Gabby Petito case leads to rise of armchair detectives

Gabby Petito case leads to rise of armchair detectives
·5 min read

Armchair detectives and internet sleuths from coast to coast have combed through clues, debated theories, and called in tips to authorities in the Gabby Petitio homicide investigation.

For better or worse, these amateur video vigilantes have drawn massive attention to the case, watching and commenting as it unfolds in real-time on social media. Micro developments have been dissected and explainer videos posted on TikTok, Twitter, Instagram, and Facebook. True crime podcasts have covered every angle, giving some media outlets a run for their money.

Whether the online frenzy has actually helped the investigation remains unclear, but it illustrates the public's fascination with true-crime stories and its willingness to get involved.

Destinee, a Twitter user from Florida, put it bluntly: "We're all the FBI now ok."

"With the rise of interest in true crime, I absolutely see this trend of online sleuthing continuing," she told the Washington Examiner on Friday. "Especially if it means that we, in any way big or small, had an impact or made a difference that benefits the case."

Mark Lewis — the writer and director of the Netflix documentary Don't F**k With Cats, which chronicled two amateur detectives harnessing the power of social media to try and solve a mystery — agrees.

"From the safety of your living room, you can do amazing things in terms of detection, and many people are," he told the New York Times.

Following Thursday's announcement that authorities issued an arrest warrant for Petito's boyfriend, Brian Laundrie, the cyber community once again sprang into action — with some making public pleas for bounty hunters, both amateur and professional, to "do their thing."

ARREST WARRANT ISSUED FOR BRIAN LAUNDRIE, BOYFRIEND OF GABBY PETITO

"Anyone know if any bounty hunters or private investigators are looking for #BrianLaundrie???" wrote a Twitter user from Orange County, California, on Sept. 23. "Dog the Bounty Hunter?? Anyone doing it pro bono?? Any black hats, gray hats, white hats in cyber ops?? Internet sleuths, Reddit users, are all on it...be we need to take level up."

The same user tweeted, "Any #NGOs available to assist in finding #BrianLaundrie ?!?!? I'm sure there's some former military operatives, civilian contractors out there with expertise that can help!! You found Bin Laden in a cave!!!"

Police have been searching for Laundrie for a week now. The 23-year-old went on a hike last Friday near his home in North Port, Florida, and never returned, his parents told authorities.

Laundrie and Petito, 22, left for a weekslong road trip on July 22 from New York and made stops in Colorado, Wyoming, and Utah. The couple posted photos and videos of their adventure on Instagram and YouTube.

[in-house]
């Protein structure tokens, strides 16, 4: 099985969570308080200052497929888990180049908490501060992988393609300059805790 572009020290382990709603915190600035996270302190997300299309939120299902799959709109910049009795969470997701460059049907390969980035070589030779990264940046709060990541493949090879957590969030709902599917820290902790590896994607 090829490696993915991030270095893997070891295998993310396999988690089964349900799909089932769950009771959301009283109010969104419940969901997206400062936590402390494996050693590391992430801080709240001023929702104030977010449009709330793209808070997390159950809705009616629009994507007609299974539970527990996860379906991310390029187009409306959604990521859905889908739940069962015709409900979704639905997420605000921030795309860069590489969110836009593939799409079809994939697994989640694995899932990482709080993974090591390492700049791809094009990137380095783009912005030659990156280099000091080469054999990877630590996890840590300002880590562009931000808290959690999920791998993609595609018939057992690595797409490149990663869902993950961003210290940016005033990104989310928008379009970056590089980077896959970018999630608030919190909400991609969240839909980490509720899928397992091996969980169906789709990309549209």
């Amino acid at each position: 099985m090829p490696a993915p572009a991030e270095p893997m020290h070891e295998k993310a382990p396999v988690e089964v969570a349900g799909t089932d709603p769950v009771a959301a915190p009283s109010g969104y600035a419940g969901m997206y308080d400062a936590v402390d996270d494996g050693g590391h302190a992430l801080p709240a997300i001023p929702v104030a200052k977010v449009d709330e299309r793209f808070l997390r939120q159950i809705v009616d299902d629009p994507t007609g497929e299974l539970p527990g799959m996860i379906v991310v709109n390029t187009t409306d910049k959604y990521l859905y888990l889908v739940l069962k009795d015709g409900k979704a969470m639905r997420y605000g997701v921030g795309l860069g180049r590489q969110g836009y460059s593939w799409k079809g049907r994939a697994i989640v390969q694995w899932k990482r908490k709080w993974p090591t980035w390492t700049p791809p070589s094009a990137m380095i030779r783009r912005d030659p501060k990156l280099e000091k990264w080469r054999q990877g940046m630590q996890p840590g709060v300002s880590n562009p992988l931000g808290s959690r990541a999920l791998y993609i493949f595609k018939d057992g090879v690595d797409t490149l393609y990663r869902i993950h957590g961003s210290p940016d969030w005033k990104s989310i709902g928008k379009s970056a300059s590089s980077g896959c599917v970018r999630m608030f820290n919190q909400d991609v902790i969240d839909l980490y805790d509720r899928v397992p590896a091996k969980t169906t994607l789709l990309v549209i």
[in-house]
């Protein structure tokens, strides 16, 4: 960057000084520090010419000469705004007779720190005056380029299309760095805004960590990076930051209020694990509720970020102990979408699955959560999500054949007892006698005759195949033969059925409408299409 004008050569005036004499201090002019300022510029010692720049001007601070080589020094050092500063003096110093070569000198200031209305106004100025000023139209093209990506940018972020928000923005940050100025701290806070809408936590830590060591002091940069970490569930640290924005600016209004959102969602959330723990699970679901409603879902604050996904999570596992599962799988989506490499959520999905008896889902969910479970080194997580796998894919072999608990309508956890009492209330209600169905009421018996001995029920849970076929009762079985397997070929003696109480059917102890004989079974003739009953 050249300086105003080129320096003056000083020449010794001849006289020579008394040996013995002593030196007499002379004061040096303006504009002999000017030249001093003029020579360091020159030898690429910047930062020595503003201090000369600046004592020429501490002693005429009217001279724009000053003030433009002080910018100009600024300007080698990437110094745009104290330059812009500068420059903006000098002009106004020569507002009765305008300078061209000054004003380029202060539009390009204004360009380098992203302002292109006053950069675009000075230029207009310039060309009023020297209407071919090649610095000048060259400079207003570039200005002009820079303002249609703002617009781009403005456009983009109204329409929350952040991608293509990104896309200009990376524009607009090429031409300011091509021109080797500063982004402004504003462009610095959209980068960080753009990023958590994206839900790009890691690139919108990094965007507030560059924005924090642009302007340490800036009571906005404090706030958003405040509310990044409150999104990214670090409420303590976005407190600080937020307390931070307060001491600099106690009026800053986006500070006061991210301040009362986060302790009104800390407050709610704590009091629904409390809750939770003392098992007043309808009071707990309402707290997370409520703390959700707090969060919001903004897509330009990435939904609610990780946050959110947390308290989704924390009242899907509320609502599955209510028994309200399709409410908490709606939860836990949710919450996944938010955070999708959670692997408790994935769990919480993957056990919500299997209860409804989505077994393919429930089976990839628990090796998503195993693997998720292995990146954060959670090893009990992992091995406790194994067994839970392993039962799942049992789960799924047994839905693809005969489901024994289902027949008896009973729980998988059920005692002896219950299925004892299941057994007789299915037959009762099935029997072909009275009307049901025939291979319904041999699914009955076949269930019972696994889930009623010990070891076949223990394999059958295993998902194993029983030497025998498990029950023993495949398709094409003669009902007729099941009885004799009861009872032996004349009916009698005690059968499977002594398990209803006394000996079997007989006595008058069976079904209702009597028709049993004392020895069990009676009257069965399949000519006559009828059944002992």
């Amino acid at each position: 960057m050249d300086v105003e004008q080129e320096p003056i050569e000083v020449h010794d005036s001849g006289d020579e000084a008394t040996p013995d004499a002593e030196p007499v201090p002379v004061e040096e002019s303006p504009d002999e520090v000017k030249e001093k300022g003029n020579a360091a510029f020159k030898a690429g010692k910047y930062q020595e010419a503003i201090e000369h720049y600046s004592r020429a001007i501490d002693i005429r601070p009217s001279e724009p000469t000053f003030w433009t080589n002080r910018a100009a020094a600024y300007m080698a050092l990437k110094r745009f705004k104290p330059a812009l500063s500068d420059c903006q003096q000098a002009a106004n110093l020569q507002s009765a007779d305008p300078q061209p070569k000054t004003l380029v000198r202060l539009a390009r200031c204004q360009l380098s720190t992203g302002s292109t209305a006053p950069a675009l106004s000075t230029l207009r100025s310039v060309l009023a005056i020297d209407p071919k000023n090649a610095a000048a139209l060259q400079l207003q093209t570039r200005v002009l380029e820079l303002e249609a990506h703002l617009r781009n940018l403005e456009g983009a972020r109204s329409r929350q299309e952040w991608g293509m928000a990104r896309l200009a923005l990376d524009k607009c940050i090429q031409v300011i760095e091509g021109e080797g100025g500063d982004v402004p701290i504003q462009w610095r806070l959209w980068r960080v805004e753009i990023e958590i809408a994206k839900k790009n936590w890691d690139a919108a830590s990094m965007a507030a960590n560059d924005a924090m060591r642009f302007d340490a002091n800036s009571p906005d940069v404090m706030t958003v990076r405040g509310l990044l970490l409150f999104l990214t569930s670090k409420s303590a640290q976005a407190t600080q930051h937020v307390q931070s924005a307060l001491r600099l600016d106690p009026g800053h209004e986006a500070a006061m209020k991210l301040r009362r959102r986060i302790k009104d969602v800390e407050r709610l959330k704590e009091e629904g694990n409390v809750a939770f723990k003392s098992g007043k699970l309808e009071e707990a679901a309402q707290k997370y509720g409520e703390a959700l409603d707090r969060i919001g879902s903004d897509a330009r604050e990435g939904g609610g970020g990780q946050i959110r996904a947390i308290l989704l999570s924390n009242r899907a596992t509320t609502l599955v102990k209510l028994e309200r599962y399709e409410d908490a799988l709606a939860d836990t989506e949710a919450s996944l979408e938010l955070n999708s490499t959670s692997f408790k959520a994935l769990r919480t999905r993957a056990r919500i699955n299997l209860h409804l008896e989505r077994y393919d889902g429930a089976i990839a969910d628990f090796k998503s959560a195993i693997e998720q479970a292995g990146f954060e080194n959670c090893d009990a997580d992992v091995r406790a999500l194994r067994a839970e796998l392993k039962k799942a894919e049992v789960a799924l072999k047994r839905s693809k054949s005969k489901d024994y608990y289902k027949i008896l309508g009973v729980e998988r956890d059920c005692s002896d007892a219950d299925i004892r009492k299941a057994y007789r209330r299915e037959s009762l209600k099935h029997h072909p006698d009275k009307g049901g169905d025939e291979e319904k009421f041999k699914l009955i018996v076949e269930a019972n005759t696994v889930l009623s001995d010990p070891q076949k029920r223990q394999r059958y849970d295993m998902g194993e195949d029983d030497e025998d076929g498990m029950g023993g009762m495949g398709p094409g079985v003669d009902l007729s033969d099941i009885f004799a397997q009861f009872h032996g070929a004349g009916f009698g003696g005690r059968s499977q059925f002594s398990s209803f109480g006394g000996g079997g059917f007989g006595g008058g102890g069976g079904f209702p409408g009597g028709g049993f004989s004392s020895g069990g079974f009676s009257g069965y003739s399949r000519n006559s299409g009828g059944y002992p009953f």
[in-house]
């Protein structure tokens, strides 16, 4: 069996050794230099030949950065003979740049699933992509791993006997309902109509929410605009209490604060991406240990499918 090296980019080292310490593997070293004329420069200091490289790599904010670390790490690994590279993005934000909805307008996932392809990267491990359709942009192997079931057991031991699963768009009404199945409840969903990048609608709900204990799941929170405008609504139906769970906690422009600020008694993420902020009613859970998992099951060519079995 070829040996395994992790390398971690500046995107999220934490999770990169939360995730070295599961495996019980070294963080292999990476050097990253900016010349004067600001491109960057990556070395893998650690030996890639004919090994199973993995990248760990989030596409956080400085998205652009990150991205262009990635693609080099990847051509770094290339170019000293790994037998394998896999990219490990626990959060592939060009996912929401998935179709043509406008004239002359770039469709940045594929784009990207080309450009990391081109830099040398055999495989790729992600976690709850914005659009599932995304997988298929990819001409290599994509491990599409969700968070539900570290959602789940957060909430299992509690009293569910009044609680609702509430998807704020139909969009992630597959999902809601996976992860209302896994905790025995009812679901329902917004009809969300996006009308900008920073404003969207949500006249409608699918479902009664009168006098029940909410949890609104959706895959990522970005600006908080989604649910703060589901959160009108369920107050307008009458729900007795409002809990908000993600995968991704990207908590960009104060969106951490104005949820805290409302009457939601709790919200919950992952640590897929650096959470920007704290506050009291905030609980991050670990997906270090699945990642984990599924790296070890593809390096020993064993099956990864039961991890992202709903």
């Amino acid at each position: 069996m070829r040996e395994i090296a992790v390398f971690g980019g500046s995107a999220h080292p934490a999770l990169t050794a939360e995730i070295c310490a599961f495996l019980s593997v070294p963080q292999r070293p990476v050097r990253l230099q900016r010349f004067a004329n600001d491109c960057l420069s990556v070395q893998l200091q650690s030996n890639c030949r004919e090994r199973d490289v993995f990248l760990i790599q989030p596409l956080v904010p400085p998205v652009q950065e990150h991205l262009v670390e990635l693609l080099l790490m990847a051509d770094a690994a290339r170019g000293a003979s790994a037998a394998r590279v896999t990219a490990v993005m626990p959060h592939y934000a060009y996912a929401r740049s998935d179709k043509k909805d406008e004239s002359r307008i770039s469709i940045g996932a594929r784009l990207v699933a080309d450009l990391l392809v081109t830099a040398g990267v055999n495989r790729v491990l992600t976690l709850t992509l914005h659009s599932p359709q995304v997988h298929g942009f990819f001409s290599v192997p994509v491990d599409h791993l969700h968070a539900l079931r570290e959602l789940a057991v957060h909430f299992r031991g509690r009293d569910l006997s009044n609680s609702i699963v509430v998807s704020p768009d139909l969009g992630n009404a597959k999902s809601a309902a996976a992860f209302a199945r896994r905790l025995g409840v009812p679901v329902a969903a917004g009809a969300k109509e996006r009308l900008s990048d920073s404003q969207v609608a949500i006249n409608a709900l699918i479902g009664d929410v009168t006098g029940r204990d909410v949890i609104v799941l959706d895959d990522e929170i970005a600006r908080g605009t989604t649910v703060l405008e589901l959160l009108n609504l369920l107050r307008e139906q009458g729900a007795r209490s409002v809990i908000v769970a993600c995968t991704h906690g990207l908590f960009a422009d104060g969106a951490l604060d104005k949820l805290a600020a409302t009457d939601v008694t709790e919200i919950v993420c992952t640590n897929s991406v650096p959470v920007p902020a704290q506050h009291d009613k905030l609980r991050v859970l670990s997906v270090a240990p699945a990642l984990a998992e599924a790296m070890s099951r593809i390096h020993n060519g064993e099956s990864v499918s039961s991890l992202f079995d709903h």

Petito was last seen on Aug. 24, when she and Laundrie checked out of a hotel in Salt Lake City.

Her mother, Nicole Schmidt, said she last heard from her daughter on Aug. 25 when Petito told her they were headed to Wyoming.

On Sept. 1, Laundrie returned from the trip alone in Petito's white Ford van.

Petito's parents, who live in New York, reported her missing on Sept. 11 after not hearing from her for two weeks.

On Tuesday, the FBI confirmed the remains of a person found in Wyoming over the weekend were Petito. Teton County coroner Brent Blue’s initial determination for the manner of death was homicide.

Courtesy of Rick Stafford / Find Gabby

Social media influencers Kyle and Jenn Bethune, who have lived in a bus with their three children and four dogs for two years, have been unofficially credited for helping locate Petito's remains. The Bethunes said a friend contacted them last week, suggesting they may have been in Bridger-Teton National Forest at the same time as Petito and Laundrie.

Kyle Bethune said his wife started looking through video footage they took during their Wyoming trip.

"Lo and behold, we saw it, clear as day," he said about a white van matching the description of the one Petito and Laundrie were traveling in.

Jenn Bethune called the FBI about their discovery. The person she spoke with directed her to a website created to share tips about Petito's disappearance. The couple uploaded the video there but also released a copy themselves.

"We know the power of social media," Kyle Bethune said.

The video went viral, and Petito's mother reached out to the couple seeking information.

A spokesperson for the Hillsborough County Sheriff’s Office in Florida acknowledged that while "social media can certainly be a good tool to create awareness about a missing subject," it could also "be a breeding ground for false information.”

CLICK HERE TO READ MORE FROM THE WASHINGTON EXAMINER

Alex Piquero, a professor of sociology and criminology at the University of Miami, warned that information shared in online chat rooms or on social media platforms should be met with a dose of skepticism.

“You know, social media has its uses, and then it also has its misuses of people who say whatever it is they want to say and think they have the answers to everything,” Piquero told South Florida's NBC6. “I would never make any judgment about anything on a 30- or two-minute [piece of] video footage of something without having a debrief of those individuals, without getting evidence, without seeing all of the other information that is out there.”

Washington Examiner Videos

Tags: News, Missing Person, Crime, Florida, New York, Wyoming, Colorado, Utah, FBI, Social Media, Facebook, Instagram, Twitter

Original Author: Barnini Chakraborty

Original Location: Gabby Petito case leads to rise of armchair detectives

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